Life’s Greatest Regret of Detroit Tigers’ Legend Mickey Cochrane

Being the son of a famous baseball player has often been a challenge for both father and son, unless of course your last name is perhaps Griffey or Bonds.

It is virtually impossible to live up to the name.

Mickey Cochrane's son, Gordon Cochrane Jr., at Lakeland, Florida in March of 1936.

Ask any kid who grew up in the household of a baseball player and most often you will hear that they did not see their father very much from February through September and even when they were home other obligations often took them away.

Mickey Mantles’ sons said that they never really got to know their father until he became sober just before his death.

I am told that when Al Kaline wanted to see his sons play little league baseball, he stayed in his car to watch the action so he would not draw the attention of fans or put extra pressure on his boys.

Sure there are advantages. Often the players’ kids can hang around the clubhouse, shag balls out in the field, or even in the case of the sons of Detroit Tigers in the 1960’s, play in the annual Father and Son game wearing a replica Tiger uniform. And you can bet that the kid is a minor celebrity in his school.

For Gordon Cochrane Jr., growing up as the son of Tiger manager and Hall of Fame catcher Gordon “Mickey” Cochrane in the 1930’s, could not have been easy.

The fiery manager with the Irish temper took losses hard and when he was leading the Tigers to a pennant in 1934 and a world championship in 1935 he was in high demand for public appearances, golf outings, you name it.

So how much time do you have to play catch with your kid in front of the house or otherwise try to be a “normal” Dad in the neighborhood? You certainly didn’t go on summer vacations since everything was geared around baseball. At least for Gordon “Black Mike” was around the house in the Fall and early part of the winter.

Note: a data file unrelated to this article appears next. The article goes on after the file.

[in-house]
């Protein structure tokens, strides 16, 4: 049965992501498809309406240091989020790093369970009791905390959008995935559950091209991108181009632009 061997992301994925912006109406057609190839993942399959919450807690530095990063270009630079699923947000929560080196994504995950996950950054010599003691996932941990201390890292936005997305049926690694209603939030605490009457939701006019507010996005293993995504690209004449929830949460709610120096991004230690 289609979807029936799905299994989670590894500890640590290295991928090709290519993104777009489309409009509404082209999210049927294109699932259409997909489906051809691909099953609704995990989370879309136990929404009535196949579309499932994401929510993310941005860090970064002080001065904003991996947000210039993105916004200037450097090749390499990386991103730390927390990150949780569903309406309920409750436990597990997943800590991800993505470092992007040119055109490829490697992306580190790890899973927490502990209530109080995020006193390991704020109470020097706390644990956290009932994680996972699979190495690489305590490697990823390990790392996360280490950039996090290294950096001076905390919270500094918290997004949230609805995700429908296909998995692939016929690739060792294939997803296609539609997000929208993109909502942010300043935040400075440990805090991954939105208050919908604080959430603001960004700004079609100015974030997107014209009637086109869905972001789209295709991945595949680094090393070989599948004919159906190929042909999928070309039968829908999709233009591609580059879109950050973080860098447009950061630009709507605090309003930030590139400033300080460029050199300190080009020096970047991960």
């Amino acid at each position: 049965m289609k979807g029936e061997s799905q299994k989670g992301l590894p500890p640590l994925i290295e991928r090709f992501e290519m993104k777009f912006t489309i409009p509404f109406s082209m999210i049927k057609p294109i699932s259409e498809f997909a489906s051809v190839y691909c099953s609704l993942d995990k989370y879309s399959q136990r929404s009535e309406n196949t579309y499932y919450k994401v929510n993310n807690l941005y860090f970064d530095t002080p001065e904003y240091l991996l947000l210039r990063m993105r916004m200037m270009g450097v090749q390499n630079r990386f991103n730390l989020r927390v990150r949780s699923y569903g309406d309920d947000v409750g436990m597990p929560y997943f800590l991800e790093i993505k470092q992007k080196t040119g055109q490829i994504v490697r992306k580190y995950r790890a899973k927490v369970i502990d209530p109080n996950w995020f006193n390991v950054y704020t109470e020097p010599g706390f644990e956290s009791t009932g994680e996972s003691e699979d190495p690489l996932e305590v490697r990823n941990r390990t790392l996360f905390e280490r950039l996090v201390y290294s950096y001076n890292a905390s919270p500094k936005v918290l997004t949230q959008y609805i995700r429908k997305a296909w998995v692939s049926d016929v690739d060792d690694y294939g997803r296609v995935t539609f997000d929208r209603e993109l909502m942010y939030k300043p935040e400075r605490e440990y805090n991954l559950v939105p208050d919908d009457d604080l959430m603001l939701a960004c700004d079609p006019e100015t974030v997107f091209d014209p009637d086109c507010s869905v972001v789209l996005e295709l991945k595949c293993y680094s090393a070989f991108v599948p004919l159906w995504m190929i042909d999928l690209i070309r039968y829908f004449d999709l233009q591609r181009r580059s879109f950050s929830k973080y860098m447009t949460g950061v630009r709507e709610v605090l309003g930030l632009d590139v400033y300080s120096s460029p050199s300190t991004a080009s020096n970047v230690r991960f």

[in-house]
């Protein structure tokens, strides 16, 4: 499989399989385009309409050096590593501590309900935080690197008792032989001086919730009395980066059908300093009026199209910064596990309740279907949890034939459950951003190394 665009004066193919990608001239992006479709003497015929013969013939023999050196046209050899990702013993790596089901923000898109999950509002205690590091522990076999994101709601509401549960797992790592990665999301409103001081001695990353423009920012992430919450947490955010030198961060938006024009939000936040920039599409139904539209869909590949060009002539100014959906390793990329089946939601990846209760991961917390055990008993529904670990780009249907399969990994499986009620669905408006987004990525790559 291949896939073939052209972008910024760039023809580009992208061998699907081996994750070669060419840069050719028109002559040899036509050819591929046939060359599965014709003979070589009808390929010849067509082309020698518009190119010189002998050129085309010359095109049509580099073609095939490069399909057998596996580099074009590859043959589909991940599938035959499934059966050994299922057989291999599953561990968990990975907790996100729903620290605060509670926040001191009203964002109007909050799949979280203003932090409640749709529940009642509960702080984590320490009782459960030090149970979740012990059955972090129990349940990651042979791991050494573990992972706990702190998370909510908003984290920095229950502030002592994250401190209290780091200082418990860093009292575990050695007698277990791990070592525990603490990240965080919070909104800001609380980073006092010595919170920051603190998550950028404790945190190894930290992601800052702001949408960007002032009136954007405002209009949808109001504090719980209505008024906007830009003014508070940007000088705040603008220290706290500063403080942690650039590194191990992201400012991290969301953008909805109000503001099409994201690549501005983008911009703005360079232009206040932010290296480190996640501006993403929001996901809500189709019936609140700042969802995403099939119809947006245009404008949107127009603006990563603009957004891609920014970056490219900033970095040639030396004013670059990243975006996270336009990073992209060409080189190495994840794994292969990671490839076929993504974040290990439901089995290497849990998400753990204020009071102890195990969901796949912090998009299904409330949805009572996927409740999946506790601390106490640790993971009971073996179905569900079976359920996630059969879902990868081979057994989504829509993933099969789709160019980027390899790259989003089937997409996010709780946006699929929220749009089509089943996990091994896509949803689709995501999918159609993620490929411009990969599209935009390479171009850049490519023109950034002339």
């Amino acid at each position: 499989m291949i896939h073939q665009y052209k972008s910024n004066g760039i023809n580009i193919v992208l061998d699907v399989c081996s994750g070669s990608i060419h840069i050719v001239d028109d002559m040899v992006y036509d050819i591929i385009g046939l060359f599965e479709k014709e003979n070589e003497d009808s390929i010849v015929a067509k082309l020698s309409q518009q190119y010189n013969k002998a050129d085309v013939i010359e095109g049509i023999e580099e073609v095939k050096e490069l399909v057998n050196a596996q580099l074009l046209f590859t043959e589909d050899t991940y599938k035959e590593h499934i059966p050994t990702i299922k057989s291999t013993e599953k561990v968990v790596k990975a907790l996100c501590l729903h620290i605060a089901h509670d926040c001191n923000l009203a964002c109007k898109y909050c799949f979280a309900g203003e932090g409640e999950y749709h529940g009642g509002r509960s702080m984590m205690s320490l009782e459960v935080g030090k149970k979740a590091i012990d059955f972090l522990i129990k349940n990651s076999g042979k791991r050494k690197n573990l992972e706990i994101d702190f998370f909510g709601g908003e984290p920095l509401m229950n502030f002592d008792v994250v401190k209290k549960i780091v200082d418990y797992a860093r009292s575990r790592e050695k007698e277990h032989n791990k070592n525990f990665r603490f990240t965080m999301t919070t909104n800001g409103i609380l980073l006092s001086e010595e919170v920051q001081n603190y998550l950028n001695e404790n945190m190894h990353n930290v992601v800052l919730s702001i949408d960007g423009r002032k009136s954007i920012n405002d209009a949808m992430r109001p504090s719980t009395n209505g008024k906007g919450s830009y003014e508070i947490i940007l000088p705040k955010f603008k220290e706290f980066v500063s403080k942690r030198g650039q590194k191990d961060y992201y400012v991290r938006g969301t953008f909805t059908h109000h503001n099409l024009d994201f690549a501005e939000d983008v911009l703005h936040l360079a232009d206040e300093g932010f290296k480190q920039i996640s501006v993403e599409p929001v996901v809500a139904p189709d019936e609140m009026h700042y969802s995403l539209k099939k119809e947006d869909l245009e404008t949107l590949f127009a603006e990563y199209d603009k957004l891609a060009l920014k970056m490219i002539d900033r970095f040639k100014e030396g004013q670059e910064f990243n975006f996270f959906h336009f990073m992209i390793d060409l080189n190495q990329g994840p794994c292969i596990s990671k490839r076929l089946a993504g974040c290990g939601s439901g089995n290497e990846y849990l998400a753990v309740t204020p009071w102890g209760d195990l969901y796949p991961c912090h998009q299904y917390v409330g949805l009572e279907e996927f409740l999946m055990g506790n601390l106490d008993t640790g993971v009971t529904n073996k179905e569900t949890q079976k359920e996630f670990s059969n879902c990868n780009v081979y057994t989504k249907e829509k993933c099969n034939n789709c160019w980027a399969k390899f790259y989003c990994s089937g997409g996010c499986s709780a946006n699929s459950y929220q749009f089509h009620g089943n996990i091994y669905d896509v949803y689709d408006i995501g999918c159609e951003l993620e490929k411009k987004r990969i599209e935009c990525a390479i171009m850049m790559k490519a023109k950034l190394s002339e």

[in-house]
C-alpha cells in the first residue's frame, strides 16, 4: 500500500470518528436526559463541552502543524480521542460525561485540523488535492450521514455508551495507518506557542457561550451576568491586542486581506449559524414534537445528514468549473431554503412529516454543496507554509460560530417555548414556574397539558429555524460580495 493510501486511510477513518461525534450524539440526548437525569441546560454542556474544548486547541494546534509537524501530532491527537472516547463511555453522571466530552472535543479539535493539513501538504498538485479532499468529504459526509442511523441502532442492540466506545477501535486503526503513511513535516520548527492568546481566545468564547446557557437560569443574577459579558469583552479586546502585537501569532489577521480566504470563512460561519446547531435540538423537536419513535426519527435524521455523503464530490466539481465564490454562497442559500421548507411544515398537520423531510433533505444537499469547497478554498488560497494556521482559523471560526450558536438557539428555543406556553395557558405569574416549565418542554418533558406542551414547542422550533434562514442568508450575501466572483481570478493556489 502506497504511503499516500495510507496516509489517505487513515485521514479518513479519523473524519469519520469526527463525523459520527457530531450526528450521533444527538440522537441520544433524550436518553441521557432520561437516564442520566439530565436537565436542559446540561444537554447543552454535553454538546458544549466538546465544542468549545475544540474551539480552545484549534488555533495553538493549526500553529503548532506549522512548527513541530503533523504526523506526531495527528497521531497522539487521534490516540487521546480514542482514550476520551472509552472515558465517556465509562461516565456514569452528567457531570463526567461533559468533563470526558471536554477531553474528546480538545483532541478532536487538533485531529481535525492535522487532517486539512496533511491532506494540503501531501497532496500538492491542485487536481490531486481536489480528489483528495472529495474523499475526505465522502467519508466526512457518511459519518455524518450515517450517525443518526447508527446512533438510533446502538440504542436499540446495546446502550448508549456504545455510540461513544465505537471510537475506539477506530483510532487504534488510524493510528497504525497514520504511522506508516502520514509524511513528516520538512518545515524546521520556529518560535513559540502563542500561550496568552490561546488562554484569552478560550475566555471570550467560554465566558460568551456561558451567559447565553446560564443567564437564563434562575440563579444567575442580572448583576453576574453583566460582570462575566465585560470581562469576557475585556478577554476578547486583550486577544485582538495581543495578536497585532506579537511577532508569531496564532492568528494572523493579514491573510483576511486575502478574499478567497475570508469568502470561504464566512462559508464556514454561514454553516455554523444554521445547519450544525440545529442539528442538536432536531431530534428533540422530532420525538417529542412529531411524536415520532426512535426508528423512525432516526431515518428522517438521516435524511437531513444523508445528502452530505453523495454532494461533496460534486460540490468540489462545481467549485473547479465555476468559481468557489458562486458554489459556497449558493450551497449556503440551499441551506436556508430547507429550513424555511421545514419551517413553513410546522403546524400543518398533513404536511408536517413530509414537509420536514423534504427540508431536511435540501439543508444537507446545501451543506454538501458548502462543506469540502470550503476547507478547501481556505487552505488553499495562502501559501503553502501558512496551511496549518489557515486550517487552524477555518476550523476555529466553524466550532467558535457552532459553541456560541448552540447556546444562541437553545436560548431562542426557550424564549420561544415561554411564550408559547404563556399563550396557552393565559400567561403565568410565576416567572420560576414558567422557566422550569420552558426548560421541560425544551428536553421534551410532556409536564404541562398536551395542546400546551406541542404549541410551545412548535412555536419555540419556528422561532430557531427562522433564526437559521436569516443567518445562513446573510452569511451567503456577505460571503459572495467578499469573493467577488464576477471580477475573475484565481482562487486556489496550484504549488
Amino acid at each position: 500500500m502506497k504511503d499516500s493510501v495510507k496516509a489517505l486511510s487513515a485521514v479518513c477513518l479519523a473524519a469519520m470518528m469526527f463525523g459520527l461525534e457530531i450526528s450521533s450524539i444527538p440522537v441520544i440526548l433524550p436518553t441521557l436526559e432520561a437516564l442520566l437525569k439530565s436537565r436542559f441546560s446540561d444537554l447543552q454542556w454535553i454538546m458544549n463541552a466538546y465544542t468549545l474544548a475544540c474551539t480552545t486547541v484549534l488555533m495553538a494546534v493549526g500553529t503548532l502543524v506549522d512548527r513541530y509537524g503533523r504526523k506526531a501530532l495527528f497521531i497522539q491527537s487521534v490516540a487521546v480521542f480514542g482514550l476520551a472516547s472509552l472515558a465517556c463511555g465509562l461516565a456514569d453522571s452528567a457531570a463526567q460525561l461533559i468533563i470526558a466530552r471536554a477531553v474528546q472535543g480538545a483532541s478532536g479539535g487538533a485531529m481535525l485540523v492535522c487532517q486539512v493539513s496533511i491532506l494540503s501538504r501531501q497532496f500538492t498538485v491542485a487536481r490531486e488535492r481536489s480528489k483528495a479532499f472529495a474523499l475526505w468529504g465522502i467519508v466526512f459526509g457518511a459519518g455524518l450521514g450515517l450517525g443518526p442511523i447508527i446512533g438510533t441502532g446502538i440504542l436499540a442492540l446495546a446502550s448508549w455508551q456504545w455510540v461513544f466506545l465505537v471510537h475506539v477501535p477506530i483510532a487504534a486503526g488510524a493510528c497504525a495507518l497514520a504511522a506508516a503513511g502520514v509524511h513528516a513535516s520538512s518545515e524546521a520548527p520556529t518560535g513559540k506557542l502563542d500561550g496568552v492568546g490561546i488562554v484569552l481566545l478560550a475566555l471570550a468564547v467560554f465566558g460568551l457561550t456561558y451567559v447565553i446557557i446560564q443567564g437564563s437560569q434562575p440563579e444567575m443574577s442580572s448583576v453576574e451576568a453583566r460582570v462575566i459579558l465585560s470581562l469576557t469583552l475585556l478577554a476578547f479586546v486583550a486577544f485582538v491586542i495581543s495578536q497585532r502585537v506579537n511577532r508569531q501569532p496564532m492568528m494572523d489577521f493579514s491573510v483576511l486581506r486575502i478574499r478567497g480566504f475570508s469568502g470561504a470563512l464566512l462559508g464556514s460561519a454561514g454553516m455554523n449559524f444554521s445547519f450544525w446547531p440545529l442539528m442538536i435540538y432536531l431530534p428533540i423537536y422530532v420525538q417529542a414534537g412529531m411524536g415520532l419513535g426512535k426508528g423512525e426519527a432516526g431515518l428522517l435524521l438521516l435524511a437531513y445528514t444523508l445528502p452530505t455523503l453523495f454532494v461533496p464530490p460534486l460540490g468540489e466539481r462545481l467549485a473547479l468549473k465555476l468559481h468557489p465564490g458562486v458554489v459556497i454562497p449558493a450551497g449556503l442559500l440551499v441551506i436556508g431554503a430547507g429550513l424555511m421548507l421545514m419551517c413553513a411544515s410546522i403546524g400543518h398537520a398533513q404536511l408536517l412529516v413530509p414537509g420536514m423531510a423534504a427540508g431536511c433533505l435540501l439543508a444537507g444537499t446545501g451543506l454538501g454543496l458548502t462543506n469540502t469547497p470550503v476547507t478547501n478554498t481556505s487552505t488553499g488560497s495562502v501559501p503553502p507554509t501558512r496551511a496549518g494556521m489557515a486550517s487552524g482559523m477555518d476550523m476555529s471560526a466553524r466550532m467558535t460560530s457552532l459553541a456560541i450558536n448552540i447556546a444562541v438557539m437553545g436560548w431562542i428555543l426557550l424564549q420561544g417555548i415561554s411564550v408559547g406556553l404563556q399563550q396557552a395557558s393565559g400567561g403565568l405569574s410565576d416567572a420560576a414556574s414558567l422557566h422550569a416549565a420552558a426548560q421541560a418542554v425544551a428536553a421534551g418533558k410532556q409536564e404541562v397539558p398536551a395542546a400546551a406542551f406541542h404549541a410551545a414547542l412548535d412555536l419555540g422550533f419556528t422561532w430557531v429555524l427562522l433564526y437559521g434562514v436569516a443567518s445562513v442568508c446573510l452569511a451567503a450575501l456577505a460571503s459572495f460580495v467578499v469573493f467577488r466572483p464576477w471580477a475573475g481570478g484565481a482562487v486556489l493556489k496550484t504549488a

The photo that accompanies this piece is a shot of Gordon Cochrane Jr. in Lakeland Florida at Spring Training in 1936 wearing a first baseman’s glove that Hank Greenberg had fixed for him. (Maybe I am reading too much into his expression but it almost looks like the youngster is afraid of missing the ball for fear of catching hell from the old man.).

The next year Gordon’ Dad was nearly killed and his playing career suddenly ended after being hit in the head while batting against New York at Yankee Stadium. The following year Cochrane would also lose his managerial position when Walter O. Briggs summarily fired him in August of 1938. Cochrane was like a lost soul out of baseball and he would never have the opportunity to manage again in the big leagues.

But despite the bitter disappointment of losing his baseball career, nothing could compare to the loss he suffered in 1944.

At the time Cochrane was serving in the U.S Navy where he had enlisted in January of 1942 as a Lieutenant and managed the baseball team out of the Great Lakes Training Center in Chicago. His son Gordon had enlisted in the Army and was on front lines. His Dad felt guilty and asked to get more involved but was stationed instead to a reoccupied island in the Pacific.

In March of 1944 he learned that his only son had been killed in a farmhouse in Holland.

In an interview I had with former teammate Elden Auker, Cochrane’s former battery mate told me that “Mike never recovered after hearing of his son’s death and always felt guilty. I think he had been hard on his son and had not spent a lot of time with him because of his career, and he wished he had those years back.” Another teammate Doc Cramer told writer Donald Bevis that “Gordon wasn’t a hard driving guy like his father. He was easy going. That killed Mike.”

Major leaguers make a ton of money, but despite those riches and fame, there is a sacrifice for both the player and his family for the time that is lost.

And all the money in the world can’t get that back.